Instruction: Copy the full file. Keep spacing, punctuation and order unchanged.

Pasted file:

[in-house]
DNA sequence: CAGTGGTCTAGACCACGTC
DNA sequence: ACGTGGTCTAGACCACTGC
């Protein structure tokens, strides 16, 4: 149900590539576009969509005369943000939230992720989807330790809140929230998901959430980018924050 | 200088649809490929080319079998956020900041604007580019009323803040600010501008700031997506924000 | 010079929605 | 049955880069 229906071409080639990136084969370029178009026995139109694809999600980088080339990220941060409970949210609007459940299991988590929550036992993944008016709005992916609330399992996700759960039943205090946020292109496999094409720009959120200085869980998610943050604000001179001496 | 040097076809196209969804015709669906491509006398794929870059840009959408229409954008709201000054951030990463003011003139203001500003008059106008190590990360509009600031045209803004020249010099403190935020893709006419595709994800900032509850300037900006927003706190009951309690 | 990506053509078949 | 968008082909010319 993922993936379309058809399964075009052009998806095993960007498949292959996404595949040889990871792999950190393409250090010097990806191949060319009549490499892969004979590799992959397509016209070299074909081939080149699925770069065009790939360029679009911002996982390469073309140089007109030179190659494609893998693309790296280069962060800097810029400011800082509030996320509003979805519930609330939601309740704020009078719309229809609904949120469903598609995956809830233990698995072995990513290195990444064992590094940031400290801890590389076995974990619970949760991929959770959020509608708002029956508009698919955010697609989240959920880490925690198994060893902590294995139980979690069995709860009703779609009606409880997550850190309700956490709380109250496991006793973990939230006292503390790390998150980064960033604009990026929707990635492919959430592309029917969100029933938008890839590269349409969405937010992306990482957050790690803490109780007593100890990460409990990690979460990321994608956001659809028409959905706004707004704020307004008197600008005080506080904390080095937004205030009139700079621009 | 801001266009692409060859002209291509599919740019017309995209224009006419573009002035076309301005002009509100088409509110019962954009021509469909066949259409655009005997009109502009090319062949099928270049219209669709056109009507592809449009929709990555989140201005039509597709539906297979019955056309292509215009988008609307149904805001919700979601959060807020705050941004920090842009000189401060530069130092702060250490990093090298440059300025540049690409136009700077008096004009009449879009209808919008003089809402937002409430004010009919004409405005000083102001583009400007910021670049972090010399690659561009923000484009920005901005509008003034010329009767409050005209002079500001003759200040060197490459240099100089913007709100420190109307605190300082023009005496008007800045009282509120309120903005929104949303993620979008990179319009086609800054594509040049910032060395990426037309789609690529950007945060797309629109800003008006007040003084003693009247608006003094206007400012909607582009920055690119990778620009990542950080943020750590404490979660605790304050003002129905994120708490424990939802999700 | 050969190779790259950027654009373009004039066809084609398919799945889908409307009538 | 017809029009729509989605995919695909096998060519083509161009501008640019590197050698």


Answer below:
[in-house]
DNA sequence: CAGTGGTCTAGACCACGTC
DNA sequence: ACGTGGTCTAGACCACTGC
């Protein structure tokens, strides 16, 4: 149900590539576009969509005369943000939230992720989807330790809140929230998901959430980018924050 | 200088649809490929080319079998956020900041604007580019009323803040600010501008700031997506924000 | 010079929605 | 049955880069 229906071409080639990136084969370029178009026995139109694809999600980088080339990220941060409970949210609007459940299991988590929550036992993944008016709005992916609330399992996700759960039943205090946020292109496999094409720009959120200085869980998610943050604000001179001496 | 040097076809196209969804015709669906491509006398794929870059840009959408229409954008709201000054951030990463003011003139203001500003008059106008190590990360509009600031045209803004020249010099403190935020893709006419595709994800900032509850300037900006927003706190009951309690 | 990506053509078949 | 968008082909010319 993922993936379309058809399964075009052009998806095993960007498949292959996404595949040889990871792999950190393409250090010097990806191949060319009549490499892969004979590799992959397509016209070299074909081939080149699925770069065009790939360029679009911002996982390469073309140089007109030179190659494609893998693309790296280069962060800097810029400011800082509030996320509003979805519930609330939601309740704020009078719309229809609904949120469903598609995956809830233990698995072995990513290195990444064992590094940031400290801890590389076995974990619970949760991929959770959020509608708002029956508009698919955010697609989240959920880490925690198994060893902590294995139980979690069995709860009703779609009606409880997550850190309700956490709380109250496991006793973990939230006292503390790390998150980064960033604009990026929707990635492919959430592309029917969100029933938008890839590269349409969405937010992306990482957050790690803490109780007593100890990460409990990690979460990321994608956001659809028409959905706004707004704020307004008197600008005080506080904390080095937004205030009139700079621009 | 801001266009692409060859002209291509599919740019017309995209224009006419573009002035076309301005002009509100088409509110019962954009021509469909066949259409655009005997009109502009090319062949099928270049219209669709056109009507592809449009929709990555989140201005039509597709539906297979019955056309292509215009988008609307149904805001919700979601959060807020705050941004920090842009000189401060530069130092702060250490990093090298440059300025540049690409136009700077008096004009009449879009209808919008003089809402937002409430004010009919004409405005000083102001583009400007910021670049972090010399690659561009923000484009920005901005509008003034010329009767409050005209002079500001003759200040060197490459240099100089913007709100420190109307605190300082023009005496008007800045009282509120309120903005929104949303993620979008990179319009086609800054594509040049910032060395990426037309789609690529950007945060797309629109800003008006007040003084003693009247608006003094206007400012909607582009920055690119990778620009990542950080943020750590404490979660605790304050003002129905994120708490424990939802999700 | 050969190779790259950027654009373009004039066809084609398919799945889908409307009538 | 017809029009729509989605995919695909096998060519083509161009501008640019590197050698």